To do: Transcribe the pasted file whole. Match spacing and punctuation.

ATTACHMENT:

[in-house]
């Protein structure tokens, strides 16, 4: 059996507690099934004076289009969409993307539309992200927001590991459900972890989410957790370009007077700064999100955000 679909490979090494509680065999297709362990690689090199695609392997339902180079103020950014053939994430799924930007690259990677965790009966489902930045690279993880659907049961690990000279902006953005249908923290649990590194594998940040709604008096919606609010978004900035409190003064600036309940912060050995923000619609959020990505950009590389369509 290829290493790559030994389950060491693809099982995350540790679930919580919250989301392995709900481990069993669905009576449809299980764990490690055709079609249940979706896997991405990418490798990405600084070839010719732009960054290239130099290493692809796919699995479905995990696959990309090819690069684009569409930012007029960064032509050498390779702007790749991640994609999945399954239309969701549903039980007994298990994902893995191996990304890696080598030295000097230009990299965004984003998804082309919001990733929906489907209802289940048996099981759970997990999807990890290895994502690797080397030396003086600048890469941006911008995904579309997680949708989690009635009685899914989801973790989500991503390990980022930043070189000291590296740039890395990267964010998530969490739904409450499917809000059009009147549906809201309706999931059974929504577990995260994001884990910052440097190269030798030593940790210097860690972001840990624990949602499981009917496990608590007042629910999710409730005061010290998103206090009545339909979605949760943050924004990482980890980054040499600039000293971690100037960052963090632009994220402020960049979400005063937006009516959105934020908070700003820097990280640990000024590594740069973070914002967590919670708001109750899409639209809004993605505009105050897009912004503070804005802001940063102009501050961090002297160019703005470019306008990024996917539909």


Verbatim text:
[in-house]
């Protein structure tokens, strides 16, 4: 059996507690099934004076289009969409993307539309992200927001590991459900972890989410957790370009007077700064999100955000 679909490979090494509680065999297709362990690689090199695609392997339902180079103020950014053939994430799924930007690259990677965790009966489902930045690279993880659907049961690990000279902006953005249908923290649990590194594998940040709604008096919606609010978004900035409190003064600036309940912060050995923000619609959020990505950009590389369509 290829290493790559030994389950060491693809099982995350540790679930919580919250989301392995709900481990069993669905009576449809299980764990490690055709079609249940979706896997991405990418490798990405600084070839010719732009960054290239130099290493692809796919699995479905995990696959990309090819690069684009569409930012007029960064032509050498390779702007790749991640994609999945399954239309969701549903039980007994298990994902893995191996990304890696080598030295000097230009990299965004984003998804082309919001990733929906489907209802289940048996099981759970997990999807990890290895994502690797080397030396003086600048890469941006911008995904579309997680949708989690009635009685899914989801973790989500991503390990980022930043070189000291590296740039890395990267964010998530969490739904409450499917809000059009009147549906809201309706999931059974929504577990995260994001884990910052440097190269030798030593940790210097860690972001840990624990949602499981009917496990608590007042629910999710409730005061010290998103206090009545339909979605949760943050924004990482980890980054040499600039000293971690100037960052963090632009994220402020960049979400005063937006009516959105934020908070700003820097990280640990000024590594740069973070914002967590919670708001109750899409639209809004993605505009105050897009912004503070804005802001940063102009501050961090002297160019703005470019306008990024996917539909």